In the artist’s studio, Horne gives herself over to the process of making. She works on multiple sculptures at once, allowing the forms to shape her direction. Industrial techniques such as fabricators are relied upon sparingly as Horne prefers to use her own hands in a manner that, she tells me, allows for a “certain amount of individuality and emotion to find its way into the work.” This process of repetition with subtle variation began during her time at the ACSA under the supervision of artist Roy Ananda, who promoted experimentation, autonomy in problem-solving and the creation of a visual language that was truly her own. “[Ananda] helped me tease out my personal process”, says Horne. “Nearly 10 years later, I still tap into ways of making that feel familiar from my time at ACSA”.

Much like Robinson, the shared studio has been critical for Horne. Along with fellow ACSA affiliates Amy Joy Watson, Mary-Jean Richardson and Roy Ananda, she shares a space at Fontanelle studios, now located across Port Adelaide and Bowden sites. Here, the artists continue the community experience of art school, sharing and talking through ideas and approaches. This environment naturally lends itself to collaboration, as evidenced in Horne and Watson’s 2017 exhibition in Adelaide’s Art Pod gallery, The Collaborators, curated by ACSA supervisor Andrew Purvis.

Horne has exhibited frequently since graduating. This year she has shown a body of work titled A Balancing Act at Greenaway Art Gallery and participated in the group exhibition Soft Spot, Hard Feelings at the artist-run Holy Rollers Studios, both in Adelaide. In 2016 Horne undertook an Asialink residency in South Korea, culminating in the exhibition Between the Lines at Gachang Art Space. The artist says that she owes her diligent work ethic to ACSA. The training taught her to be determined, stay focused and to make, exhibit and apply for as much as possible.

The Azure Alchemist, Andrew Clarke, 2017, image courtesy the artist

Andrew Clarke

2017 has been a similarly prolific year for 2015 alumnus Andrew Clarke. He has exhibited at BMG Art and Hill Smith Gallery in Adelaide and continues to operate Floating Goose Studios Inc, a studio and gallery space he founded in 2014 with fellow graduates Chris Carapetis and Leah Craig. Clarke creates large-scale figurative paintings that re-investigate the historical phenomenon of the grand narrative. Making use of a hybrid gestural language derived from a multiplicity of sources including the commedia dell’arte, baroque and 19th century French history painting, Clarke presents circumstances in which the characters performing the history become cognisant of their involvement in a fiction, subsequently acknowledging the audience and at times suffering existential crises.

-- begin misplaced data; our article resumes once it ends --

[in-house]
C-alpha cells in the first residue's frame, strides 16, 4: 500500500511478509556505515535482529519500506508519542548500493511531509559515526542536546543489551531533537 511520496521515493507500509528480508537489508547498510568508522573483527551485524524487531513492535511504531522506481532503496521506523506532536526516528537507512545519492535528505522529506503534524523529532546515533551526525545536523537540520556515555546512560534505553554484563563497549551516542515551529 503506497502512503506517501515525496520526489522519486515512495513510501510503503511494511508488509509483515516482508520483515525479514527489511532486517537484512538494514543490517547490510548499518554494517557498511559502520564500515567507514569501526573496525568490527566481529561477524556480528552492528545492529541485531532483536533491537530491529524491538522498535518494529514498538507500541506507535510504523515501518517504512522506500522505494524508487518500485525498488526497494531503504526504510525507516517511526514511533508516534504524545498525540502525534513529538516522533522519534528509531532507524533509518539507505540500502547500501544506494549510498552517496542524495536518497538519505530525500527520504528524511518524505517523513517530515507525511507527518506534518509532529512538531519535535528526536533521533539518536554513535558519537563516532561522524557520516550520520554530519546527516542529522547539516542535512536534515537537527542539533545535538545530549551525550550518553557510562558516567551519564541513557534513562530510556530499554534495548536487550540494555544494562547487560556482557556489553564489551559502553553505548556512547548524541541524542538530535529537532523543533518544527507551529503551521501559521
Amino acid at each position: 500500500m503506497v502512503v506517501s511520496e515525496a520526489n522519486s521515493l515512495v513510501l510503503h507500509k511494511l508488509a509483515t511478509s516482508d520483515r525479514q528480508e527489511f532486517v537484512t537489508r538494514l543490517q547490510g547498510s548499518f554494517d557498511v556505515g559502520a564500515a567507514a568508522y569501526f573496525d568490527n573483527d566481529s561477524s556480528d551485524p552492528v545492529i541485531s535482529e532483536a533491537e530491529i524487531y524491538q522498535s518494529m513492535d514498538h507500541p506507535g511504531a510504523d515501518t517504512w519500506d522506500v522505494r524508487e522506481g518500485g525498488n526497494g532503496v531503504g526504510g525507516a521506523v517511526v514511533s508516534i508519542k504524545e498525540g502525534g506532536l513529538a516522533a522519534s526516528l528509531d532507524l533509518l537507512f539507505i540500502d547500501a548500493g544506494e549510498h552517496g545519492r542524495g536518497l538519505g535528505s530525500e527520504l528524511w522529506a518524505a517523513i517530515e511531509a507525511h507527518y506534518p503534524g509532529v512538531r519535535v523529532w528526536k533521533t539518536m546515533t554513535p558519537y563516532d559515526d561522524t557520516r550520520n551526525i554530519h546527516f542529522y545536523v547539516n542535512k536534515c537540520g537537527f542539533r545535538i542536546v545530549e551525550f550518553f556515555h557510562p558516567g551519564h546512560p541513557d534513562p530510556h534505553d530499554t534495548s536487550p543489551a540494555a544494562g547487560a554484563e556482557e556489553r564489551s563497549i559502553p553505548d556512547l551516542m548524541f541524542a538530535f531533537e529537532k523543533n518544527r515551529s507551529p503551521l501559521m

Hearing of the school’s focus on technical skills, Clarke enrolled at ACSA with a keen interest in drawing and painting. He did not anticipate the intellectual rigour with which he would learn to approach his medium. “Drawing became a mechanical function, a universal system that anyone can learn to use. Once equipped with this skillset, we were taught how to operate that function on an intellectual level,” says Clarke. “We were encouraged to look at drawing as proposition, as poetry and as a form of language.” This approach was evidenced in the recent exhibition, The Drawing Exchange, curated by ACSA drawing lecturer Luke Thurgate and held across Adelaide Central School and the National Art School, Sydney. The exchange saw student and lecturer alike experiment with drawing next to each other in the space and across the spaces via the internet.

The focus on propositional works and the ability to verbalise ideas with his peers has been key to Clarke’s life as an artist beyond art school. “The critique process set me up for self-criticism and idea generation. I began to call my own ideas into question and learnt not to run with the first idea but to delve in deeper and to find complexity.” Positioning himself within a history of art was another revelation. “We were learning art history and practicing art history at the same time — learning divine proportion while measuring boxes with a stick; learning about Modernism while experimenting with Expressionist painting; learning about conceptual art while building a thoroughly conceptual practice”.

The growth mindset is about fostering a way of thinking that allows for constant development. For Robinson, Horne and Clarke, this came in the form of being thrown into a space where lecturers and peers alike were experimenting, problem-solving and proposing ideas. As Julia Robinson says, “you have to be a bit of a romantic to be an artist” and at Adelaide Central School of Art, students are with others of the same mind.

Read about Adelaide Central School of Art degrees, courses, scholarships, facilities and graduate resources.

Joanna Kitto is Curatorial Researcher at the University of South Australia’s Samstag Museum of Art. She is co-founder and co-editor of fine print magazine.

Top image credit: Long Ballads, 2017, Julia Robinson, installation view, Ideas Platform, Artspace, Sydney, photo: Jessica Maurer.

20 September 2017